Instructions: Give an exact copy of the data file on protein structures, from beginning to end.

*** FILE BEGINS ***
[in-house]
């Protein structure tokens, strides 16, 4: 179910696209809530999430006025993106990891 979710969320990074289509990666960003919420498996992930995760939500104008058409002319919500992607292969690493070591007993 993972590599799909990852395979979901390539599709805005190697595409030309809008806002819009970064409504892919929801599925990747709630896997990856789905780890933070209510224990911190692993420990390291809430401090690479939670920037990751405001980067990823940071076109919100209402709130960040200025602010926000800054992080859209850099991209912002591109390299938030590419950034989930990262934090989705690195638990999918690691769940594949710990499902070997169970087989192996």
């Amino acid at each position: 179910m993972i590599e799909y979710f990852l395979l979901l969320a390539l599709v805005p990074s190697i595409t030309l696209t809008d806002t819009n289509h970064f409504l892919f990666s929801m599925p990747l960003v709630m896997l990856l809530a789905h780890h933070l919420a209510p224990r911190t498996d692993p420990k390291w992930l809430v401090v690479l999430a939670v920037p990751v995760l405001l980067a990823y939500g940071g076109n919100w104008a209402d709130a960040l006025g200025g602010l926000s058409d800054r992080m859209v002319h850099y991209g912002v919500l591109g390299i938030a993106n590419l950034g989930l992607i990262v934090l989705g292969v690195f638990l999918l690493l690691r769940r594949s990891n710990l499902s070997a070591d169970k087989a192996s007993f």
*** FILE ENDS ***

[in-house]
């Protein structure tokens, strides 16, 4: 179910696209809530999430006025993106990891 979710969320990074289509990666960003919420498996992930995760939500104008058409002319919500992607292969690493070591007993 993972590599799909990852395979979901390539599709805005190697595409030309809008806002819009970064409504892919929801599925990747709630896997990856789905780890933070209510224990911190692993420990390291809430401090690479939670920037990751405001980067990823940071076109919100209402709130960040200025602010926000800054992080859209850099991209912002591109390299938030590419950034989930990262934090989705690195638990999918690691769940594949710990499902070997169970087989192996």
């Amino acid at each position: 179910m993972i590599e799909y979710f990852l395979l979901l969320a390539l599709v805005p990074s190697i595409t030309l696209t809008d806002t819009n289509h970064f409504l892919f990666s929801m599925p990747l960003v709630m896997l990856l809530a789905h780890h933070l919420a209510p224990r911190t498996d692993p420990k390291w992930l809430v401090v690479l999430a939670v920037p990751v995760l405001l980067a990823y939500g940071g076109n919100w104008a209402d709130a960040l006025g200025g602010l926000s058409d800054r992080m859209v002319h850099y991209g912002v919500l591109g390299i938030a993106n590419l950034g989930l992607i990262v934090l989705g292969v690195f638990l999918l690493l690691r769940r594949s990891n710990l499902s070997a070591d169970k087989a192996s007993f």